I’ve been with my partner for a few years and she’s great. We’re compatible, we get along, we’re great friends; I love her dearly and don’t want to hurt her. The problem is that I’m not really sure I want to spend the rest of my life with her. I find myself deeply attracted to other women and I long for the freedom of being single again. I’ve been on the fence for a while, but my partner wants us to get married. I don’t think I want that right now, but I don’t know how to break the news to her. How do I say goodbye?
Scared About Departing
Breakups are painful, and I commend you for wanting to break the news respectfully. Before you act, you need to gain clarity about your decision. You say that you are “not really sure” that you want to stay with her. You also write that you “love her dearly” and that you are “compatible” and “great friends.” I wonder what is inspiring your desire for freedom.
You say that you don’t know if you want marriage “right now,” which suggests that you imagine being married one day. What is preventing you from feeling ready at this moment?
Carl Jung conceptualized “The Shadow,” which is comprised of the dark parts of yourself that you cannot accept. Could it be that your desire to be sexual with other women is incongruent with your ideal of a good husband? If so, I would encourage you to separate desire from action. It is normal to find other people attractive even after signing a ketubah, and it is normal to long for freedom at times. You have a choice about whether or not to act on these desires.
If your longing for freedom overrides your desire for companionship, then you are right to end the relationship. Speak with her in person, be direct and kind. Tell her that you love her, but that you want to be single at this point. Be prepared to discuss practical issues regarding the dissolution of your shared life, including rent if you’re living together, custody of pets and expectations for communicating with mutual friends. If she feels angry or hurt, listen to her supportively and answer any questions that she asks to help her gain closure.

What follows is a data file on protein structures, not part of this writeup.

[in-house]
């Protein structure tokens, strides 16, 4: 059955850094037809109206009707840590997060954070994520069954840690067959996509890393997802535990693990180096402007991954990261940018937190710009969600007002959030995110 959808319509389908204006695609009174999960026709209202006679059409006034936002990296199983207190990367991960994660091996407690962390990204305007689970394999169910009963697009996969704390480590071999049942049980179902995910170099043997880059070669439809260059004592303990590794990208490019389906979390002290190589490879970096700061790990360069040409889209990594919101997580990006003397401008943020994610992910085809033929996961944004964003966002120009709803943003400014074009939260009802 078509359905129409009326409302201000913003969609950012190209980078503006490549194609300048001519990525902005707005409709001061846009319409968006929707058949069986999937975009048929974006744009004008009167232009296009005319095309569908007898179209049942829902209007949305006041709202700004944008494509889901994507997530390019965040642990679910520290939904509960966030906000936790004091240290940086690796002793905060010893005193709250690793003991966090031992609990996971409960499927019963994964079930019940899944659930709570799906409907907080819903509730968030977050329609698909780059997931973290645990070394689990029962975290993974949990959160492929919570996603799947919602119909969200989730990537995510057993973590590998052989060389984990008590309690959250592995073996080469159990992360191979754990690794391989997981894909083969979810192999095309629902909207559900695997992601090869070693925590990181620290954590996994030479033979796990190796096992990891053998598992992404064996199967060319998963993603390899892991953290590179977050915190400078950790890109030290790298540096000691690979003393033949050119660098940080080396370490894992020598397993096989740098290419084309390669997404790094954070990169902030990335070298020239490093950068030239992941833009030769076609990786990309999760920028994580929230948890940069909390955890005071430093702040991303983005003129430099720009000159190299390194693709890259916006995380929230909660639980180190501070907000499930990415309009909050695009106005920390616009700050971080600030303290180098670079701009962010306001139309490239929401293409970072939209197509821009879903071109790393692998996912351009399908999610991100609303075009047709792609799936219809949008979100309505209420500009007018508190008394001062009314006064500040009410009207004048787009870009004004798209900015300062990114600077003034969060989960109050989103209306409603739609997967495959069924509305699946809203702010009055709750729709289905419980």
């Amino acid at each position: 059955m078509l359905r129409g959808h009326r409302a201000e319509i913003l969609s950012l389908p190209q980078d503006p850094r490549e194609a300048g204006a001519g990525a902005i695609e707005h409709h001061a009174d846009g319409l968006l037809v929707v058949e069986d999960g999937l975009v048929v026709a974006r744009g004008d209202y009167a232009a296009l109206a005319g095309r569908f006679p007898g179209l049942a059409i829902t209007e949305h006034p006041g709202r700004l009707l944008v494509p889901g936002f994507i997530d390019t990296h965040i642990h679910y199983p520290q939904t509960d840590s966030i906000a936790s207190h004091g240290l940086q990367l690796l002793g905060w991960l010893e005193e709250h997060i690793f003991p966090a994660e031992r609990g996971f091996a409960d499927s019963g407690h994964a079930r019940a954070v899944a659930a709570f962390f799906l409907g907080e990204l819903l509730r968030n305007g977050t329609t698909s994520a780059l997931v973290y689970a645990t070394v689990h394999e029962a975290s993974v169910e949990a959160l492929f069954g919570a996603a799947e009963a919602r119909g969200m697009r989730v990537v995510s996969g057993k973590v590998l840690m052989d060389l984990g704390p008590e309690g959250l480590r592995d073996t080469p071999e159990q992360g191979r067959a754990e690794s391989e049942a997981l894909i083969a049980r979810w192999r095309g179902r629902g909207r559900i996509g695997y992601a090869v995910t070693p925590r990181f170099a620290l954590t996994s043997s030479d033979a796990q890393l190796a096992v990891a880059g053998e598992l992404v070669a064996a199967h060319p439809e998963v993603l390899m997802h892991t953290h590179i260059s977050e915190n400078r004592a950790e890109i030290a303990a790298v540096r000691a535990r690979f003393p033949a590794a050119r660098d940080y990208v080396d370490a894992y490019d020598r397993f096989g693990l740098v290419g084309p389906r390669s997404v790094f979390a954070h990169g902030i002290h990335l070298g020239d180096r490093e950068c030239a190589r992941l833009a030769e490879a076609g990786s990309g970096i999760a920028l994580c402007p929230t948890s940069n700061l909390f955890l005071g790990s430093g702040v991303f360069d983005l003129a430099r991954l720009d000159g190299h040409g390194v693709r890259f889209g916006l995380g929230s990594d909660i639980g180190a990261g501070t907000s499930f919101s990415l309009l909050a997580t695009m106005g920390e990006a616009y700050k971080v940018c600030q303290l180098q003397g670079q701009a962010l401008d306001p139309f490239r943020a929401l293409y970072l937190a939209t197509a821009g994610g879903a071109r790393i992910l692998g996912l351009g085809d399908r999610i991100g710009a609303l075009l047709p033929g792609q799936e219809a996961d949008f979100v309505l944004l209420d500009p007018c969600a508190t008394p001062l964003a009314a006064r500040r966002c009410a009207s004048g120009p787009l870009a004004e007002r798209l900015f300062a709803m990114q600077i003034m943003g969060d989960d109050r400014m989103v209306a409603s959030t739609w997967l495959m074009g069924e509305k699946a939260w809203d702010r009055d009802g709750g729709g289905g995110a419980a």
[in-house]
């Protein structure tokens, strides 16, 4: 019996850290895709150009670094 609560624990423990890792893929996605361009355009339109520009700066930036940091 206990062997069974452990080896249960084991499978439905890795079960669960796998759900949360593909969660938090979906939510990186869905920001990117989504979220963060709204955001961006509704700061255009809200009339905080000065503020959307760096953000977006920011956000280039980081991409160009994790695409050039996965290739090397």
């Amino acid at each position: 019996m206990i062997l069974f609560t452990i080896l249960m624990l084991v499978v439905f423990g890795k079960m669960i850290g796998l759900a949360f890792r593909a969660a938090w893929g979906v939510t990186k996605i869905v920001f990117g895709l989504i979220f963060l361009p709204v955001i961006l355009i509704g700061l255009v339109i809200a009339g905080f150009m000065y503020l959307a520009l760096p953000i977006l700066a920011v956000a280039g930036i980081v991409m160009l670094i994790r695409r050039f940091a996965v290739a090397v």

I used to love watching my husband interact at social events. He was so charming and outgoing, but now he’s driving me up the wall. I can’t listen to his “funny” stories for the 100th time. I know he misses the adoration that I used to feel for him, but it’s hard to feel close when I’m so annoyed. Am I asking too much for him to spend a low-key weekend watching movies instead of packing our schedules with social obligations?
– Tearful Introvert Resents Energized Dude
It sounds like you married an extrovert who thrives in social situations. We often attract partners who possess strengths that we lack – but over time these differences can create tension.
When you first met, you were giddy to dress up and party as though life were an endless Purim carnival. Several years in, you’d rather watch Netflix in your slippers and let him revel on his own. I recommend talking to him about the pleasure you experience from quiet nights at home. Tell him that you would love him to stay in and make fondue or play a board game, but that you are also content spending time alone if he wants to go to a concert with friends. Just make sure that you also engage in activities where your interests overlap, otherwise you will drift apart.
When you start to feel annoyed, remember that he brings energy and joy into your world, and a life with him by your side will never be boring.
As journalist Mignon McLaughlin wrote, “A successful marriage requires falling in love many times, always with the same person.” When you embrace each other’s differences, you discover new depths of each other’s personalities and create space for your love to grow.
Elana Hunter is a clinical mental health therapist and relationship coach who is honored to have written for Jstyle for the last four years. This will be her last “Ask Elana” column. If you have relationship questions in the future, you can find Elana at kickstartlove.com.